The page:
Blogging, Writing and the Publisher’s Book Proposal
by Victoria Madden
I haven’t posted on my main blog Re-imagining Warrington for quite some time, mainly because factual posts need a lot more research than opinion pieces and Life has been getting in the way. (Life! Don’t talk to me about Life!) It occurred to me, though, a few days ago, that an outline of how I came to start writing my book, and the things that interest me when comparing how Warrington and York have developed into their modern incarnations, might also interest my blog readers – as well as help me get to grips with a coherent framework for the thing.
As usual, my ‘brief outline’ ran to a good 11 pages and I was scrolling up and down, having managed to get it down to five, when it also occurred to me that what I was doing was very similar to a book proposal. A quick search on Google found these guidelines at the Palgrave Macmillan website.
Palgrave Macmillan are heavy-weight academic publishers but what’s interesting, particularly from my own background in research funding, is the extent to which the work on which the author has spent years of research and re-writing is reduced to its component practicalities: the key selling points of the project; its primary and secondary markets; the competition; the ill-advisability of the diagrams, graphs and quotes beloved of the academic world, due to expense and time-consuming copyright permissions; and the rather plaintive request for a realistic deadline for the submission of the final typescript. Intriguingly, there is also a request for details of any social media activity used to promote the academic’s work, a reflection of the importance such an audience is now seen to be in terms of a potential buying public.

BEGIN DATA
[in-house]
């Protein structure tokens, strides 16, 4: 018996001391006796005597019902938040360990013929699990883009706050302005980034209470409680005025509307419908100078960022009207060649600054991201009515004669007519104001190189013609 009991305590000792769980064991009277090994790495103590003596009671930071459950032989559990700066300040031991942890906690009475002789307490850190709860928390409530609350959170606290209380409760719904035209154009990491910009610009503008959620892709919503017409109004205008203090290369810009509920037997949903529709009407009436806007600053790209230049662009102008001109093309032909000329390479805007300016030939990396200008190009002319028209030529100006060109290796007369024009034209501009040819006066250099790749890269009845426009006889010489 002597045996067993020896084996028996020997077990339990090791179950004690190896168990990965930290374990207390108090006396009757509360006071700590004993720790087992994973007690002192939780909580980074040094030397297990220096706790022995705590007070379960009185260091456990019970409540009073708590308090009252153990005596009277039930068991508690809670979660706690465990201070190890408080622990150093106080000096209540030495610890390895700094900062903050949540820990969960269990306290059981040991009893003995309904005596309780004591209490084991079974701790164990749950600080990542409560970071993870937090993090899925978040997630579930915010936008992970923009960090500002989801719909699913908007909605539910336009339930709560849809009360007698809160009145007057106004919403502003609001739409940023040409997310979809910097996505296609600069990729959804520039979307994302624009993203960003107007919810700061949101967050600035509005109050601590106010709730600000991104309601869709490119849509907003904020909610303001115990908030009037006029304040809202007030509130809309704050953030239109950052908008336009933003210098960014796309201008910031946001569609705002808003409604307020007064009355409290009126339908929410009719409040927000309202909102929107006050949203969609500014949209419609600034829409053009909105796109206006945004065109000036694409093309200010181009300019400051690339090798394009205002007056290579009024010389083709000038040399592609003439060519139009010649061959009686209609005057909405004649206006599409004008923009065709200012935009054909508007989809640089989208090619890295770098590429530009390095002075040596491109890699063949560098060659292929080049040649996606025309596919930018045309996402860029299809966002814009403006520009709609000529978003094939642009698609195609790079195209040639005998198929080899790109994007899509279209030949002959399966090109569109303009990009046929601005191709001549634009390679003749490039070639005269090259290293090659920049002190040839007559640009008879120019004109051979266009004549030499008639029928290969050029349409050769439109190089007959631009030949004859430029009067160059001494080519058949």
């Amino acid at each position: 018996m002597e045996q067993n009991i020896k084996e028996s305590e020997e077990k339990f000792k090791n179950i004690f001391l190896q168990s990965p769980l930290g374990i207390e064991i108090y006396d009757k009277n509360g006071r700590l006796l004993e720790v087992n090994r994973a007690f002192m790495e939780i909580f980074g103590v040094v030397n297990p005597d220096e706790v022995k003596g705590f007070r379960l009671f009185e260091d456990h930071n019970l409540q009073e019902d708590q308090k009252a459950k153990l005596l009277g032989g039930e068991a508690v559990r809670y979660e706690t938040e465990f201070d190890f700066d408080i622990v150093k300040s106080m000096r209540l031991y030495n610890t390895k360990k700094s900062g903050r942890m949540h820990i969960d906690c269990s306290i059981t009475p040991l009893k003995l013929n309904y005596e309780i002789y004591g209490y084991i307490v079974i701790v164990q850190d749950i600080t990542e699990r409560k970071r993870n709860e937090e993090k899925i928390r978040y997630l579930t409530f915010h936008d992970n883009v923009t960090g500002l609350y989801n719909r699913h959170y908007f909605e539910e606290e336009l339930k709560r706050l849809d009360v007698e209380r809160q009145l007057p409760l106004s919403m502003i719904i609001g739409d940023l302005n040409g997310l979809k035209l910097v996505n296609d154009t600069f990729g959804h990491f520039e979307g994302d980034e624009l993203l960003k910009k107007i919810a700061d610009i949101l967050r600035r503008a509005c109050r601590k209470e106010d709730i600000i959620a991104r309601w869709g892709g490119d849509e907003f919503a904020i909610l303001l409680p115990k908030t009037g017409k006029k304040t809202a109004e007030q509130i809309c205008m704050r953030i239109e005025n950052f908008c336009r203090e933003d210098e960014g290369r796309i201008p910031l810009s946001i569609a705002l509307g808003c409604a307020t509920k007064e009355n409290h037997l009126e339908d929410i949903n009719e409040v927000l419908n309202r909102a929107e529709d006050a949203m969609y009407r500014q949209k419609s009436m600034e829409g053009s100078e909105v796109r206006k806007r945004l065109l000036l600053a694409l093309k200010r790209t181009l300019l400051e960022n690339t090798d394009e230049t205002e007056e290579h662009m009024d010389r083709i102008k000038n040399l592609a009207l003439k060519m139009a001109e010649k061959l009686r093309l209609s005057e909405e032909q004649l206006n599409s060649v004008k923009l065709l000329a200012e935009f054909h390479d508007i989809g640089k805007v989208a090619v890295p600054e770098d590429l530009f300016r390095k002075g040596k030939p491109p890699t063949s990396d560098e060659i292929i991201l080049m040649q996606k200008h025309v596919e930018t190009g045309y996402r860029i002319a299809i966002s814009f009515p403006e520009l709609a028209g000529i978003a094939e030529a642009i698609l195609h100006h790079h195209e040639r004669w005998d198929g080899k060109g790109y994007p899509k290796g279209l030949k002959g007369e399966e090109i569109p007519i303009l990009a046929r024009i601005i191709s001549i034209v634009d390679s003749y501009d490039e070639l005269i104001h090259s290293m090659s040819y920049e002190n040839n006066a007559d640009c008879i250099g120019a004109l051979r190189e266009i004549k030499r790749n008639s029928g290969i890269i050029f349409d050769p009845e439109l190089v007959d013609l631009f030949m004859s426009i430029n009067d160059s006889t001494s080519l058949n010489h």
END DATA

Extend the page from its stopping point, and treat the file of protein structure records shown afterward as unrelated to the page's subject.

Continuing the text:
There are no similar guidelines for its fiction division, Pan Macmillan, as they, in common with many other publishers of fiction, only accept unsolicited manuscripts through a literary agent. (There’s an interesting blog post from a French author on the difference she found approaching publishers herself (the French convention) and via an agent over in the UK.) The always useful Writer’s and Artist’s Year Book has some good articles on its website which include tips on finding an agent.
Writing the outline is proving a very useful exercise, helping me to focus on the core elements of my book’s argument. Thinking of what I’m writing in terms of a blog post, rather than an academic essay, is also making me focus on my potential readership, something it’s easy to lose sight of in all the research.
Reading through the various questions in the book proposal guidelines, and trying to think about how I’d answer them in terms of my own work, has shown me that, much like blogging, understanding your readership is equally, if not more, important a consideration in writing a book as the content itself. Social media is much maligned, and a great deal of it justifiably so, but those bloggers who take their work seriously are taken seriously in their turn – Pan Macmillian encourage the best to join their stable of on line reviewers. From my own experiences looking in, only recently from the outside, and beginning to learn this new format, the role that blogging plays in the development of the writer, is becoming more and more self-evident.